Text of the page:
Paunet added that it was important to give employees the gift of time to recharge, catch up, and relax, not only as a way to show how much they are appreciated, but also to help with productivity when they return. 

2. Highlight achievements

Paunet also noted that all corporate leaders should be routinely showing their employees appreciation and love. 

Andrew Hewitt, an analyst at Forrester, said it was important to celebrate contributions to an organization because there is still a negative perception of remote work. “While the overall experience with remote work has been positive, there still persist many stigmas and challenges related to remote work,” Hewitt said. 

3. Drive greater employee engagement 

Forrester analyst Dan Bieler said higher employee engagement drives better customer experiences but, in a post-pandemic world, hybrid workforces will emerge as the norm. 

“This shift will undermine traditional top-down management and the presence-based office culture. The degree of employee engagement, meanwhile, is affected by the quality and type of corporate culture. Better employee experiences translate into higher employee engagement. And culture is a determining factor for employee experiences,” Bieler said.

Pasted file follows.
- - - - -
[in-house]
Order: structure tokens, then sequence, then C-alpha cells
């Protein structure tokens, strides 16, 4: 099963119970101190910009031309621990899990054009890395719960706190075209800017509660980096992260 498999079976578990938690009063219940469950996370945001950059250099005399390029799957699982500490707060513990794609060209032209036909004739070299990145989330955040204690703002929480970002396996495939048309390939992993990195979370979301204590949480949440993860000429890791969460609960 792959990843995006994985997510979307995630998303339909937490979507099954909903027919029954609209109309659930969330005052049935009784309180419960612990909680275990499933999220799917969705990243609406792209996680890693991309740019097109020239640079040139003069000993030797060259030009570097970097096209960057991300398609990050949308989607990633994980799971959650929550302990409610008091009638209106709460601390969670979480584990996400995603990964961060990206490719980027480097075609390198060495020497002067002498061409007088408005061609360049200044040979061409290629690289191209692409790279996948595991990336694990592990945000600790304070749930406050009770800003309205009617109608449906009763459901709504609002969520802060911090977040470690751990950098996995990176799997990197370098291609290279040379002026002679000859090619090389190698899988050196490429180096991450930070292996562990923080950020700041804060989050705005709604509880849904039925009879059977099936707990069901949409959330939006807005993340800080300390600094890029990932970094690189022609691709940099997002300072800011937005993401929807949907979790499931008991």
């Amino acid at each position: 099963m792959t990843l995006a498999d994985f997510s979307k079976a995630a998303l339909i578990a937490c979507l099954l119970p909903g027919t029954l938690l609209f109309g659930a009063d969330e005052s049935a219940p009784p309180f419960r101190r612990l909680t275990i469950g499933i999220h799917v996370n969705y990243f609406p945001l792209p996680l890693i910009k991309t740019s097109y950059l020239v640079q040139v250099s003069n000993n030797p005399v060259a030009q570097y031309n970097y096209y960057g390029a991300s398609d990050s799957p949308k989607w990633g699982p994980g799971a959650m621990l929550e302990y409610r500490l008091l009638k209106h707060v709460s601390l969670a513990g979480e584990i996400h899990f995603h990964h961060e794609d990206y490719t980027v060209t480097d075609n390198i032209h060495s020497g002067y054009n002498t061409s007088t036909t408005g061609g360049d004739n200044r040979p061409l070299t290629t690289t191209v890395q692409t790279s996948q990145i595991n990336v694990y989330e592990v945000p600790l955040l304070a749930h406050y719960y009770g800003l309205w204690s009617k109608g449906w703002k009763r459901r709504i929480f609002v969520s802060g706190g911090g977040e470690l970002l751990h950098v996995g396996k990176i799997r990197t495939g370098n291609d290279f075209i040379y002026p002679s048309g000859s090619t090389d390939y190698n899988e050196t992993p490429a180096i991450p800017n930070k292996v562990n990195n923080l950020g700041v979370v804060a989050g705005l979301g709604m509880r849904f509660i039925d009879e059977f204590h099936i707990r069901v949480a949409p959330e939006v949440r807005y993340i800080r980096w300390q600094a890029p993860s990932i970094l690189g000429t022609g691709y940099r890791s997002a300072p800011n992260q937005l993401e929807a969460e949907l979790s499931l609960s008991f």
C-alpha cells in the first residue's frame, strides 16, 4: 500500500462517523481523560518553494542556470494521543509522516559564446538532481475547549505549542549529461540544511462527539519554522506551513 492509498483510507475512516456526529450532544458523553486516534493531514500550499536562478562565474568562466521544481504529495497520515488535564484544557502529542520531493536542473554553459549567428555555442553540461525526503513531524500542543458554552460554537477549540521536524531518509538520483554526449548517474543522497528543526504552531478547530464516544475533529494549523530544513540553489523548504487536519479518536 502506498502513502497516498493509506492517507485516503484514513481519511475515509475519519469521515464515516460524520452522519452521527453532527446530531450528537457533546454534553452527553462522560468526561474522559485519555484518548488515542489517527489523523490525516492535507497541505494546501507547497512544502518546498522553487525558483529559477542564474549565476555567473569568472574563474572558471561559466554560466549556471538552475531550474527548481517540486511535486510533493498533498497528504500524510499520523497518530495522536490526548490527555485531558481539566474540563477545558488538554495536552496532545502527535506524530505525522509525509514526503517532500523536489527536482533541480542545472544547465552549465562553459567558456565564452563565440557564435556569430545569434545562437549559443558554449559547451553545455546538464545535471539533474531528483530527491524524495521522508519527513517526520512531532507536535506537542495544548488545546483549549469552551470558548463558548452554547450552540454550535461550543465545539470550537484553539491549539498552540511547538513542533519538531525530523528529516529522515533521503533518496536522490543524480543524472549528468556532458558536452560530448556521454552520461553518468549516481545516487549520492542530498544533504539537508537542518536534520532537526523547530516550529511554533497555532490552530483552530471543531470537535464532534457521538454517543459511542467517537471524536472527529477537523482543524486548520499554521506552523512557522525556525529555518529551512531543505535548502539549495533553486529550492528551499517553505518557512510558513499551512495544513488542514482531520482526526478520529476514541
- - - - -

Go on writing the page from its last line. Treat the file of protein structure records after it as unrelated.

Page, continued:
“Moreover, corporate culture matters for business success because it defines how your organization thinks about itself and how it tackles the challenges of permanent change.” 

SEE: Working from home: How to get remote right (free PDF) (TechRepublic)

4. Nurture the positives of adaptiveness and resilience in employees from the past year

Katy Tynan, principal analyst with Forrester, explained that the resilience millions of employees showed this year was important to highlight and laud. 

Millions of employees had to make integral changes to how they performed on a daily basis, and this was not an easy switch for many to make. 

“There is a need for leaders to create a culture of change resilience that helps their organizations respond more adaptively to this continuously fluid state of change,” Tynan said.

5. Continue to value and invest in mental wellbeing 

Mental health struggles were widely prevalent throughout 2020, according to multiple surveys done across the world. Many were personally affected by the virus or dealt with financial and familial issues related to COVID-19. 

Hewitt said it was imperative that organizations be forward about helping employees who express the need for mental health help.